The National Park Service is working to address climate change through a number of strategies, including sustainable transportation efforts. The NPS is collaborating broadly on these efforts with partners, concessioners, visitors, and surrounding communities. Through this work, the NPS will cut emissions, conserve fuel, better protect the resources under our stewardship, and demonstrate green transportation strategies to National Park System visitors.
Climate Change and Transportation
The transportation sector is responsible for a significant portion of U.S. greenhouse gas (GHG) emissions. Highway vehicles release about 1.6 billion metric tons of GHGs into the atmosphere each year, mostly in the form of CO2. Each gallon of gasoline burned creates 20 pounds of CO2, and a typical vehicle produces about five to nine tons per year.1 Gasoline and diesel fuel consumption for transportation contributed about 29 percent of the total energy-related CO2 emissions in the United States in 2012.2
Within the NPS, about 50 percent of GHG emissions are attributable to transportation, including from vehicle fleet and equipment operations, staff commuting, and business travel. When visitors, concessioners, partners, and neighboring communities are taken into account, our GHG footprint multiplies many times over. So any progress we make in cutting our transportation-related emissions will significantly improve our overall GHG footprint.
Be Part of the Progress
Everyone can join the effort to reduce greenhouse gas emissions. The approaches listed below are some of our primary strategies, and many can be implemented immediately.
Modern vehicles do not need to idle. Computerized controls in today's vehicles bring the engine up to operating temperature faster when the vehicle is moving than when it is idling. Even on the coldest day, a typical car engine takes less than five minutes to warm up if the car is moving. It takes almost twice as long if the car is just idling. Contrary to some myths out there, turning your car off and back on again does not use more fuel than idling. Idling can actually increase engine wear and shorten vehicle life.4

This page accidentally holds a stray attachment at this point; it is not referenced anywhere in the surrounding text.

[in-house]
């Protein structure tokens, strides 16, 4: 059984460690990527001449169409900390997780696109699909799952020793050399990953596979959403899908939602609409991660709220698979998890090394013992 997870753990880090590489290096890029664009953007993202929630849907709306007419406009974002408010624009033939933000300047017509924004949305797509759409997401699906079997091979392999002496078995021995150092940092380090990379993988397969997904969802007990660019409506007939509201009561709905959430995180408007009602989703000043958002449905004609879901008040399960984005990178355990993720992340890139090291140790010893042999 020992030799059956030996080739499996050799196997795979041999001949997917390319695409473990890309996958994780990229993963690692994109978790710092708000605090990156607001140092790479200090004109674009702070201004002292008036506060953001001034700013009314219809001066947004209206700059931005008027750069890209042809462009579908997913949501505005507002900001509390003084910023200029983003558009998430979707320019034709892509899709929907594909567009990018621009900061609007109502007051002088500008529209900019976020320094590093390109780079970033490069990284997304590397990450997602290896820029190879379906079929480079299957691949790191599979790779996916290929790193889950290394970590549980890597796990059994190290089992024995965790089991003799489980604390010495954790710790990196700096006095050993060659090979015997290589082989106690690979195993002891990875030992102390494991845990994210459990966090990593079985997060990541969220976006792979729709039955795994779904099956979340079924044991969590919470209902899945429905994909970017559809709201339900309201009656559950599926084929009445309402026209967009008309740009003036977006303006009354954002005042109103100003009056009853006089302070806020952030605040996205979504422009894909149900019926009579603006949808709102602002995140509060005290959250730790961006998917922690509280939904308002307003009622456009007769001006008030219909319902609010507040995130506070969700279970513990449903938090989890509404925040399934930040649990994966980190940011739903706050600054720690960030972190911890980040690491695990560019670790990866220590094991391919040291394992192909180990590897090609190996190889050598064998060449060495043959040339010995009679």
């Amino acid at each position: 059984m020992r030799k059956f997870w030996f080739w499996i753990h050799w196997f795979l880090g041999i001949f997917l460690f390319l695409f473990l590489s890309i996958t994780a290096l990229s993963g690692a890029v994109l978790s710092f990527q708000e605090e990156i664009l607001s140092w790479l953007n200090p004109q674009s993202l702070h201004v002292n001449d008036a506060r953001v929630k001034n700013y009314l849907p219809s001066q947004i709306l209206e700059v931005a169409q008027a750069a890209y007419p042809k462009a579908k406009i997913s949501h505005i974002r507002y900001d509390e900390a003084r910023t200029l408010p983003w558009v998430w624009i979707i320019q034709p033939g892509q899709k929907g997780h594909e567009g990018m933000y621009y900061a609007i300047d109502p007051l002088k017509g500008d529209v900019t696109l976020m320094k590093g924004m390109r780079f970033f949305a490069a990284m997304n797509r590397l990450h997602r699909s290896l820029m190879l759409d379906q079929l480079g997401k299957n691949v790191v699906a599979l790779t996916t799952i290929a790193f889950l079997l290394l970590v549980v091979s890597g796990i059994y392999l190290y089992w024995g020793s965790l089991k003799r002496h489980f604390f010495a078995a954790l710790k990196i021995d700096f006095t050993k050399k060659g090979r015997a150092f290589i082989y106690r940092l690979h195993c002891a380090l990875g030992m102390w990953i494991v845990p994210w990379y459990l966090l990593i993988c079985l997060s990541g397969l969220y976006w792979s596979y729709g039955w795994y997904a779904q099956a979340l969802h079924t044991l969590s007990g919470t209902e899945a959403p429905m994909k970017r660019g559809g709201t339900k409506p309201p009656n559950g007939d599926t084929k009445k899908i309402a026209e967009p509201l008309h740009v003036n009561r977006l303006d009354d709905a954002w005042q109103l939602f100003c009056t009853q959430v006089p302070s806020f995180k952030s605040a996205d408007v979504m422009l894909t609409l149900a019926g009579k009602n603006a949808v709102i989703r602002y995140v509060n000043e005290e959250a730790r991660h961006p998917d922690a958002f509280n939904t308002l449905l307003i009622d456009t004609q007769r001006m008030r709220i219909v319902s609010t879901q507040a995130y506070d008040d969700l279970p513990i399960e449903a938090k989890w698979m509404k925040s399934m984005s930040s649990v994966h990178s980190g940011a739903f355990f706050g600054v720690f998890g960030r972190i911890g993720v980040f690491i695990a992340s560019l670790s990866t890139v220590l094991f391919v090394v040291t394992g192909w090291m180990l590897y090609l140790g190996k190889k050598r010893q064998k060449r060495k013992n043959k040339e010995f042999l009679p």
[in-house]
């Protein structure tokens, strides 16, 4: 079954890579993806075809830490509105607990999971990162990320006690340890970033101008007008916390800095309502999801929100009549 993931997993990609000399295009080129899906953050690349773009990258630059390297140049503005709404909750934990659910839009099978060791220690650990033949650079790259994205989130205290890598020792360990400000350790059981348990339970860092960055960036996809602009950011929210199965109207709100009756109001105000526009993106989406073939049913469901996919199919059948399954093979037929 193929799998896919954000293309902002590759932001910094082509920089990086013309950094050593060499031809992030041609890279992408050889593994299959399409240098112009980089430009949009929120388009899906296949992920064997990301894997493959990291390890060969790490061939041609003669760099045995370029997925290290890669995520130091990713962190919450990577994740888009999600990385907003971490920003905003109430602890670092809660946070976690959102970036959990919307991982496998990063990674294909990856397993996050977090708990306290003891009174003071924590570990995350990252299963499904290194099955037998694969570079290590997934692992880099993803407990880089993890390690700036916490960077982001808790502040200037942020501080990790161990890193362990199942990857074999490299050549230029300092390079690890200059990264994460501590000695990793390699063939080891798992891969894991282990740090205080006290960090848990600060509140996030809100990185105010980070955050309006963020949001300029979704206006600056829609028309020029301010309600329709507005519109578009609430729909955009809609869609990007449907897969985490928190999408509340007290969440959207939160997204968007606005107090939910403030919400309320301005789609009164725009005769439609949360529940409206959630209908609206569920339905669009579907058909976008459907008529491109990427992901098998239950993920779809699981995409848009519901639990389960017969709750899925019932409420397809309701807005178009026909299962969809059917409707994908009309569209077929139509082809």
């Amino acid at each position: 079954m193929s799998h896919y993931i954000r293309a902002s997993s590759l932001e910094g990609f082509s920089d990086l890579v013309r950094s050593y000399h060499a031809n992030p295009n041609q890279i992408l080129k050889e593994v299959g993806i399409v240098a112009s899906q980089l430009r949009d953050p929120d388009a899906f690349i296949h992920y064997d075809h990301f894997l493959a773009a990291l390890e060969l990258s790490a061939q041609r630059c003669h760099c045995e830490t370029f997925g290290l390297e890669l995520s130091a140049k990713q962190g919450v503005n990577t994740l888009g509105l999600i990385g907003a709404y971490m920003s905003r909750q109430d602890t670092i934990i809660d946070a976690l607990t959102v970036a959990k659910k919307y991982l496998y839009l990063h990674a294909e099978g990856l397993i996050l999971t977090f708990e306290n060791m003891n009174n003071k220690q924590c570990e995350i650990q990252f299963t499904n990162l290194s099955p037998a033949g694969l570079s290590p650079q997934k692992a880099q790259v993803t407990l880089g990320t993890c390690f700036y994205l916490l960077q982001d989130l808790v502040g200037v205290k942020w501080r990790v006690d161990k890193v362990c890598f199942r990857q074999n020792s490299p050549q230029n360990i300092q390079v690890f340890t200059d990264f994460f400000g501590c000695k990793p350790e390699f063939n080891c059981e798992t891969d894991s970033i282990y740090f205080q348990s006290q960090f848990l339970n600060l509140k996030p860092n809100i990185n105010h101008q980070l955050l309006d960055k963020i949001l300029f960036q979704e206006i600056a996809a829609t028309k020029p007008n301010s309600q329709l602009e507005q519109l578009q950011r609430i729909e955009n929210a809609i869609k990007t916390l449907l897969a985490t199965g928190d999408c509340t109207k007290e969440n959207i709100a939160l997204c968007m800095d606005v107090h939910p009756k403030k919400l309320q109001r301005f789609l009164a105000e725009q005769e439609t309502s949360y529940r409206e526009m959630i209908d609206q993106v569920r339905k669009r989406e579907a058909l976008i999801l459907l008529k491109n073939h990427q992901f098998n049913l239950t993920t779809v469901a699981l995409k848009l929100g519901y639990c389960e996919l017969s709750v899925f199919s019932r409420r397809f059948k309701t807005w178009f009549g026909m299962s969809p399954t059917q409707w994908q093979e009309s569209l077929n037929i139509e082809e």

You can cut emissions and fuel use by reducing the number of miles of vehicle travel. Try carpooling or using alternative modes of transportation, such as walking, bicycling, and public transit. Many of these options are healthier for you, save money, and make for a more enjoyable trip.
4 Department of Energy's Clean Cities. Idling is Not the Way to Go: http://afdc.energy.gov/uploads/publication/light_duty_fs_6-2013_.pdf
Efficient driving practices can improve your fuel economy by more than 30 percent.
Alternative Fuels and Advanced Vehicles:
Many alternative fuels and advanced vehicles can significantly reduce emissions, fuel costs, and reliance on petroleum.6 The NPS has teamed up with Clean Cities to support projects that increase the use of these fuels and technologies in parks.
Across the country, parks are operating buses that run on compressed natural gas, biodiesel, or propane;conventional ranger vehicles are being replaced with fuel-efficient hybrid electric vehicles; and plug-in electric vehicles are being deployed in parks in Alaska, Tennessee, California, Maine and other locations.7
Take advantage of the benefits of these fuels and technologies the next time you rent or purchase a vehicle—or maybe even in your existing vehicle. There are now more than 11,000 publicly accessible alternative fueling stations and electric charging stations in the U.S.8
6 Department of Energy, Alternative Fuels Data Center: http://afdc.energy.gov
Take the Green Rides Pledge
Join your fellow NPS employees in a commitment to take simple, meaningful steps to cut emissions, reduce petroleum use, and improve fuel economy. Take the Green Rides Pledge at https://mygreenparks.nps.gov.
Last updated: September 8, 2015